I also apply the seasonal framework to my interaction with my clients, both at the scale of our coaching relationship and within a session. This is enormously flexible and responsive to the needs of the client. However, it provides me with a lens through which to understand the journey and, in my niche as a Life and Sustainability coach, it serves me as a framework to ensure balance and, crucially, sustainability. Below is how I view this through the coaching relationship and each session.
Figure 4 below illustrates my use of the seasons for the coaching relationship with a client. I treat our discovery session, and in cases the early sessions, as Spring. The is a time for goal setting and planning. I view our coaching sessions as our summer, a time for creating, nurturing, and growing. Towards the end of our coaching relationship, we enter autumn, a time to edit and reflect together. After our coaching journey is winter, this is a time for me and the client to reflect separately on the journey we have undertaken and, possibly, to gain inspiration for the next journey.
Figure 4: How I use the seasons in the coaching relationship
My use of the seasons during a session is the least structured application of the framework. The length and timing, and even the sequence, of the seasons, vary depending on the client and the session. Figure 5 below shows the general characteristics of each season and a template for their use in a session. As you will notice, there are two springs. That is because I hope that at the end of a session the client will move into the energy, optimism, and enthusiasm of summer.
Figure 5: How I use the seasons in a coaching session
The first spring is the introduction and establishing the coaching agreement for the session. Summer is characterized by the competencies of powerful questions, direct communication, and creating awareness. During autumn actions and goals are identified and set. Winter then arrives as a period of reflection and appreciation before we move into the spring of accountability, planning, and generating further motivation for action.
As I mentioned above, in this model I have focussed on its application for me and within my business and coaching practice. However, this is not the sum of its applicability. The use and application of the seasonal cycle are broad and varied. It can apply to a lifetime, a year, even a day.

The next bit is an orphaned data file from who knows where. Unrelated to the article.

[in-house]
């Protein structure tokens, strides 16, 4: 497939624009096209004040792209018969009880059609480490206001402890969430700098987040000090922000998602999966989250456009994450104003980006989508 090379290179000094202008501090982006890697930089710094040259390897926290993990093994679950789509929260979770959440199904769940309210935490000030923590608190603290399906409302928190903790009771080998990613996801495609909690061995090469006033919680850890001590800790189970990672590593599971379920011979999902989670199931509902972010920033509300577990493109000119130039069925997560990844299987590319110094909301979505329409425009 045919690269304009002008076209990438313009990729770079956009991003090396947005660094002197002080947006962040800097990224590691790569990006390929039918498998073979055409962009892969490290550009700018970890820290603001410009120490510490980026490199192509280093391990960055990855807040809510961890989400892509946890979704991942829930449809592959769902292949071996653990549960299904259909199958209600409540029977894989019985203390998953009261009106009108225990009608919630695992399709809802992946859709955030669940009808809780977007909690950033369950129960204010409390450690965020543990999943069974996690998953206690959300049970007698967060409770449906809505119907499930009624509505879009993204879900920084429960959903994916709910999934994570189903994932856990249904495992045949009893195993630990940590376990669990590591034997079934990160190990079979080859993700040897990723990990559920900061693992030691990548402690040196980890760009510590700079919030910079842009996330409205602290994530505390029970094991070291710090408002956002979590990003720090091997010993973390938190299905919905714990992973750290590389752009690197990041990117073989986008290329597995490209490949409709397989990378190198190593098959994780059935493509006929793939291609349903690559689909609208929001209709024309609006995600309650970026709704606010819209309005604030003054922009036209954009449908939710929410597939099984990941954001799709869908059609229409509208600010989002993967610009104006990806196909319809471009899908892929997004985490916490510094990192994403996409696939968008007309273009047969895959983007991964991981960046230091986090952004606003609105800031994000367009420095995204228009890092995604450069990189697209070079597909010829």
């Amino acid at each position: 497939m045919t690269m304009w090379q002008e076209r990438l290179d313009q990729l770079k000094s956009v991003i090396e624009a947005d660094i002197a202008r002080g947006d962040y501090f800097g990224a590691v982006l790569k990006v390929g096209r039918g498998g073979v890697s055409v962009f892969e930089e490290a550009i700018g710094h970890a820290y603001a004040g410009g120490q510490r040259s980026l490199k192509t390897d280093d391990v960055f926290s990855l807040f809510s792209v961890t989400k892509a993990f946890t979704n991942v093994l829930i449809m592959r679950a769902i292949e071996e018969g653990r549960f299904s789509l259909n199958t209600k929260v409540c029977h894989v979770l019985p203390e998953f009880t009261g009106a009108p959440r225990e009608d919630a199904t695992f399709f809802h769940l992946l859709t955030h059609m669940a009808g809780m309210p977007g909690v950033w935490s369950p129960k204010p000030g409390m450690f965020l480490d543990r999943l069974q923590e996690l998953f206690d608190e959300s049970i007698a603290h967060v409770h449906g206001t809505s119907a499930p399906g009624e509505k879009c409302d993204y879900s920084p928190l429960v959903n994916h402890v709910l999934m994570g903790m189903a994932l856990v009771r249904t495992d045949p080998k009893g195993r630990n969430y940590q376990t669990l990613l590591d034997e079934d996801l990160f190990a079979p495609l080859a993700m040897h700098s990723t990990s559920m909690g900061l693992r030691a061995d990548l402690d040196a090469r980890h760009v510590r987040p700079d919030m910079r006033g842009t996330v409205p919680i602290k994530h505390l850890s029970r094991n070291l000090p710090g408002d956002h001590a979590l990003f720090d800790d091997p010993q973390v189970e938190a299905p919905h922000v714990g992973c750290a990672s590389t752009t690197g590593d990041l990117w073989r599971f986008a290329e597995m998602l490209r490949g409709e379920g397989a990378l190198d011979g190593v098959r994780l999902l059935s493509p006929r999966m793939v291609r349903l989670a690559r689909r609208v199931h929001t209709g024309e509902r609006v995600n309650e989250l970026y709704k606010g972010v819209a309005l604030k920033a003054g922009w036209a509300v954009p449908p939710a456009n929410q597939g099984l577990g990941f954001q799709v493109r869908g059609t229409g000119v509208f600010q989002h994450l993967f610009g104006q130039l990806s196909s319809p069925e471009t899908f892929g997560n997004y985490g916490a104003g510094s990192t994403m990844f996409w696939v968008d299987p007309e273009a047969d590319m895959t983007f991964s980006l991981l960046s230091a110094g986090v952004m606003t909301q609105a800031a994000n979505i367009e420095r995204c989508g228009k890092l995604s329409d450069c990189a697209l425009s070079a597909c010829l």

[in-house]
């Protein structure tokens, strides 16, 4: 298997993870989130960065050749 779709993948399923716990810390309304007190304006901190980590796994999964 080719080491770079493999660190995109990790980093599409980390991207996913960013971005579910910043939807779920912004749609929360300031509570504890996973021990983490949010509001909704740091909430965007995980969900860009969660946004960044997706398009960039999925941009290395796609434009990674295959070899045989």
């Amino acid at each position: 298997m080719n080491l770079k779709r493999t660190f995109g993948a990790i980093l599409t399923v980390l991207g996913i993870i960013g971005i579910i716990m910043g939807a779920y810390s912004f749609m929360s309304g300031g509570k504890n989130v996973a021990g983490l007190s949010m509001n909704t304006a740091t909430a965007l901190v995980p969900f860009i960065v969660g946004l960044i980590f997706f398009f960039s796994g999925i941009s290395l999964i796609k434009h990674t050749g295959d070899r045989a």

I believe that the greatest gift of this framework is in its embodiment of the natural ebb and flow of life. We can use the transformation of nature as a guide and inspiration for transformation in our own lives and as a reminder of the balance that is needed if we are to live a truly sustainable life.
Selected further reading
Abenavoli, R. M., Jennings, P. A., Greenberg, M. T., Harris, A. R., & Katz, D. A. (2013). The protective effects of mindfulness against burnout among educators. Psychology of Education Review, 37(2), 57-69.
Aikens, K. A., Astin, J., Pelletier, K. R., Levanovich, K., Baase, C. M., Park, Y. Y., & Bodnar, C. M. (2014). Mindfulness goes to work: Impact of an online workplace intervention. Journal of Occupational and Environmental Medicine, 56(7), 721-731.
Baker, C. Adore your Cycle.
Bostock, C. (2019). Digital life: value or vice? The journal of the Royal College of Physicians of Edinburgh, 49(4), 295.
Creagan, E. T. (2004). Burnout and balance: how to go the distance in the 21st century. Cancer Control, 11(4), 266-268.
Foster, R. G., & Roenneberg, T. (2008). Human Responses to the Geophysical Daily, Annual, and Lunar Cycles. Current Biology, 18, R784-R794.
Goldhagen, B. E., Kingsolver, K., Stinnett, S. S., & Rosdahl, J. A. (2015). Stress and burnout in residents: impact of mindfulness-based resilience training. Advances in medical education and practice, 6, 525.
Goodman, M. J., & Schorling, J. B. (2012). A mindfulness course decreases burnout and improves well-being among healthcare providers. The International Journal of Psychiatry in Medicine, 43(2), 119-128.
Hyland, P. K., Lee, R. A.& Mills, M. J. (2015). Mindfulness at work: A new approach to improving individual and organizational performance. Industrial and Organizational Psychology, 8(4), 576-602.
Roeser, R. W., Schonert-Reichl, K. A., Jha, A., Cullen, M., Wallace, L., Wilensky, R., … & Harrison, J. (2013). Mindfulness training and reductions in teacher stress and burnout: Results from two randomized, waitlist-control field trials. Journal of Educational Psychology, 105(3), 787.
Stevenson, T. J., Visser, M. E., Arnold, W., Barrett, P., Biello, S., Dawson, A., … & Evans, N. (2015). Disrupted seasonal biology impacts health, food security, and ecosystems. Proceedings. Biological Sciences, 282(1817), 20151453-20151453.